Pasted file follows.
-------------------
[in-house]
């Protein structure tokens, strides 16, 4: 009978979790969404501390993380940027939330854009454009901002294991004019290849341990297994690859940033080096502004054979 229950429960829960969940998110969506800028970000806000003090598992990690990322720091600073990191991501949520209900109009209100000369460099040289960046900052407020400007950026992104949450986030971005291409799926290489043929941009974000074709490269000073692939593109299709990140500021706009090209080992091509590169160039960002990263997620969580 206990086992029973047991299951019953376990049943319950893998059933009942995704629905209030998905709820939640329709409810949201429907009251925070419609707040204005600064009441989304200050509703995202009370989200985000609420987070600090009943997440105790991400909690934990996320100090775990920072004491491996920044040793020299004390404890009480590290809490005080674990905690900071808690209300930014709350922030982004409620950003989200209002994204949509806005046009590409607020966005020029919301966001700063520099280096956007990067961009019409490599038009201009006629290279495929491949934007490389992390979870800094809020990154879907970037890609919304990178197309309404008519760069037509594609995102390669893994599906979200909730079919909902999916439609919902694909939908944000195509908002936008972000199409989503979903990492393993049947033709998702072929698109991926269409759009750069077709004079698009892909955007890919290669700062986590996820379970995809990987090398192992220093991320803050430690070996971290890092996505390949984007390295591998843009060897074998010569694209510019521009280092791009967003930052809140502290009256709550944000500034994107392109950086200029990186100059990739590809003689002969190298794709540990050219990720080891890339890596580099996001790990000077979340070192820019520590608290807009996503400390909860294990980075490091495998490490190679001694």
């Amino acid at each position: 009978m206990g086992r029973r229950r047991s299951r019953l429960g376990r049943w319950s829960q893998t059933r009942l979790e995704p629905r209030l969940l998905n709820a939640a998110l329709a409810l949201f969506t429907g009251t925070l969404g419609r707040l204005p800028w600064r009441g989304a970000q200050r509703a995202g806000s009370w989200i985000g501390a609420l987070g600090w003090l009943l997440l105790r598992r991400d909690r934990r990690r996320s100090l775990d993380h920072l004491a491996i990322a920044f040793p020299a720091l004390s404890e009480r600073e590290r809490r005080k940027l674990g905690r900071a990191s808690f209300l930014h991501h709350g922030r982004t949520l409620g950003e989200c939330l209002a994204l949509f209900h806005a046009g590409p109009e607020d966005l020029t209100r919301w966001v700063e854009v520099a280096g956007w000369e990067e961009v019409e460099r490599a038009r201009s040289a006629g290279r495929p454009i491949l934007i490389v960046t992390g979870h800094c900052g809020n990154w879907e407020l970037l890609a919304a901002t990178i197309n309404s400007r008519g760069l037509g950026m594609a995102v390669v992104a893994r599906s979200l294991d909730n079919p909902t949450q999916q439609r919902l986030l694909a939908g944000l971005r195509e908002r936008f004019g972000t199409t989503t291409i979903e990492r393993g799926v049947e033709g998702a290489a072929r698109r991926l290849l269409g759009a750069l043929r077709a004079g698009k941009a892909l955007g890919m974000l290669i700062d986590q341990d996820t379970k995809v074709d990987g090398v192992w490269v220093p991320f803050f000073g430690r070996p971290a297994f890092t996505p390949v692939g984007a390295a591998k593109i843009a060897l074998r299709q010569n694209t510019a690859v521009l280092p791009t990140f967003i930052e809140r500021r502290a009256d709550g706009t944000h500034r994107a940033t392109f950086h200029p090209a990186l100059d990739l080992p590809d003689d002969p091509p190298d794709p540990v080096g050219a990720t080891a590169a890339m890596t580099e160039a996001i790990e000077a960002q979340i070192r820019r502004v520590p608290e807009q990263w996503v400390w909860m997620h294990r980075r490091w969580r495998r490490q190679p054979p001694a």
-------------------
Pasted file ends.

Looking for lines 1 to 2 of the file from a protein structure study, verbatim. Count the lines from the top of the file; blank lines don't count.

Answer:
[in-house]
């Protein structure tokens, strides 16, 4: 009978979790969404501390993380940027939330854009454009901002294991004019290849341990297994690859940033080096502004054979 229950429960829960969940998110969506800028970000806000003090598992990690990322720091600073990191991501949520209900109009209100000369460099040289960046900052407020400007950026992104949450986030971005291409799926290489043929941009974000074709490269000073692939593109299709990140500021706009090209080992091509590169160039960002990263997620969580 206990086992029973047991299951019953376990049943319950893998059933009942995704629905209030998905709820939640329709409810949201429907009251925070419609707040204005600064009441989304200050509703995202009370989200985000609420987070600090009943997440105790991400909690934990996320100090775990920072004491491996920044040793020299004390404890009480590290809490005080674990905690900071808690209300930014709350922030982004409620950003989200209002994204949509806005046009590409607020966005020029919301966001700063520099280096956007990067961009019409490599038009201009006629290279495929491949934007490389992390979870800094809020990154879907970037890609919304990178197309309404008519760069037509594609995102390669893994599906979200909730079919909902999916439609919902694909939908944000195509908002936008972000199409989503979903990492393993049947033709998702072929698109991926269409759009750069077709004079698009892909955007890919290669700062986590996820379970995809990987090398192992220093991320803050430690070996971290890092996505390949984007390295591998843009060897074998010569694209510019521009280092791009967003930052809140502290009256709550944000500034994107392109950086200029990186100059990739590809003689002969190298794709540990050219990720080891890339890596580099996001790990000077979340070192820019520590608290807009996503400390909860294990980075490091495998490490190679001694």